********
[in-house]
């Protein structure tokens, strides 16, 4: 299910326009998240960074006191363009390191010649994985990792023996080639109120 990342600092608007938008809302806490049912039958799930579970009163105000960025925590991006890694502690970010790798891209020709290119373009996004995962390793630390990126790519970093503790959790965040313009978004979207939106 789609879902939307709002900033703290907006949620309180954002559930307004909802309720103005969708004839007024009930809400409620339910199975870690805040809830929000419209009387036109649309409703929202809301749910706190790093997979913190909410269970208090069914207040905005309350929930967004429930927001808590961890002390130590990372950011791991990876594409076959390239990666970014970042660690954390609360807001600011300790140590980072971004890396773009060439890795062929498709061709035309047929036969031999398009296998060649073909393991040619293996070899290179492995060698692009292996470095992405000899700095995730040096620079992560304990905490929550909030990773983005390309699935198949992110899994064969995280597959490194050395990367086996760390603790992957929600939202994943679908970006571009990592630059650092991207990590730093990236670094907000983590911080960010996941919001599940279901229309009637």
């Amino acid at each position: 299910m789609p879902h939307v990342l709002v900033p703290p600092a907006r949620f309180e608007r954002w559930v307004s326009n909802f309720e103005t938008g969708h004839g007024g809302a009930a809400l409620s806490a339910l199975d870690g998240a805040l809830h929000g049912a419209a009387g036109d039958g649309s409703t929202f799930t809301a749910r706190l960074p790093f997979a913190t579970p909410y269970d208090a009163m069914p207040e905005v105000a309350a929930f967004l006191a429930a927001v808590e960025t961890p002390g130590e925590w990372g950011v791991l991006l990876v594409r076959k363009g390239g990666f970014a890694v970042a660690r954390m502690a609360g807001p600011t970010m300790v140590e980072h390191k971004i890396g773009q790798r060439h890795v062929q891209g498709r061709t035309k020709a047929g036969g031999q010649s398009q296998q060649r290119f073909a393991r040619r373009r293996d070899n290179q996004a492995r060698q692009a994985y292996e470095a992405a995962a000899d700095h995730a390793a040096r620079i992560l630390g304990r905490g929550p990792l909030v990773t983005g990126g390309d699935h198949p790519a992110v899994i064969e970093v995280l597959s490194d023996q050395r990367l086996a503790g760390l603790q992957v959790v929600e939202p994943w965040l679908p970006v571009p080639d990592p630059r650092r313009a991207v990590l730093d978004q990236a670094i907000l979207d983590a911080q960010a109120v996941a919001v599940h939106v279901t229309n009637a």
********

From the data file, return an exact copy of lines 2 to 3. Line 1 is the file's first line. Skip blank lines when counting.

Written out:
């Protein structure tokens, strides 16, 4: 299910326009998240960074006191363009390191010649994985990792023996080639109120 990342600092608007938008809302806490049912039958799930579970009163105000960025925590991006890694502690970010790798891209020709290119373009996004995962390793630390990126790519970093503790959790965040313009978004979207939106 789609879902939307709002900033703290907006949620309180954002559930307004909802309720103005969708004839007024009930809400409620339910199975870690805040809830929000419209009387036109649309409703929202809301749910706190790093997979913190909410269970208090069914207040905005309350929930967004429930927001808590961890002390130590990372950011791991990876594409076959390239990666970014970042660690954390609360807001600011300790140590980072971004890396773009060439890795062929498709061709035309047929036969031999398009296998060649073909393991040619293996070899290179492995060698692009292996470095992405000899700095995730040096620079992560304990905490929550909030990773983005390309699935198949992110899994064969995280597959490194050395990367086996760390603790992957929600939202994943679908970006571009990592630059650092991207990590730093990236670094907000983590911080960010996941919001599940279901229309009637």
């Amino acid at each position: 299910m789609p879902h939307v990342l709002v900033p703290p600092a907006r949620f309180e608007r954002w559930v307004s326009n909802f309720e103005t938008g969708h004839g007024g809302a009930a809400l409620s806490a339910l199975d870690g998240a805040l809830h929000g049912a419209a009387g036109d039958g649309s409703t929202f799930t809301a749910r706190l960074p790093f997979a913190t579970p909410y269970d208090a009163m069914p207040e905005v105000a309350a929930f967004l006191a429930a927001v808590e960025t961890p002390g130590e925590w990372g950011v791991l991006l990876v594409r076959k363009g390239g990666f970014a890694v970042a660690r954390m502690a609360g807001p600011t970010m300790v140590e980072h390191k971004i890396g773009q790798r060439h890795v062929q891209g498709r061709t035309k020709a047929g036969g031999q010649s398009q296998q060649r290119f073909a393991r040619r373009r293996d070899n290179q996004a492995r060698q692009a994985y292996e470095a992405a995962a000899d700095h995730a390793a040096r620079i992560l630390g304990r905490g929550p990792l909030v990773t983005g990126g390309d699935h198949p790519a992110v899994i064969e970093v995280l597959s490194d023996q050395r990367l086996a503790g760390l603790q992957v959790v929600e939202p994943w965040l679908p970006v571009p080639d990592p630059r650092r313009a991207v990590l730093d978004q990236a670094i907000l979207d983590a911080q960010a109120v996941a919001v599940h939106v279901t229309n009637a």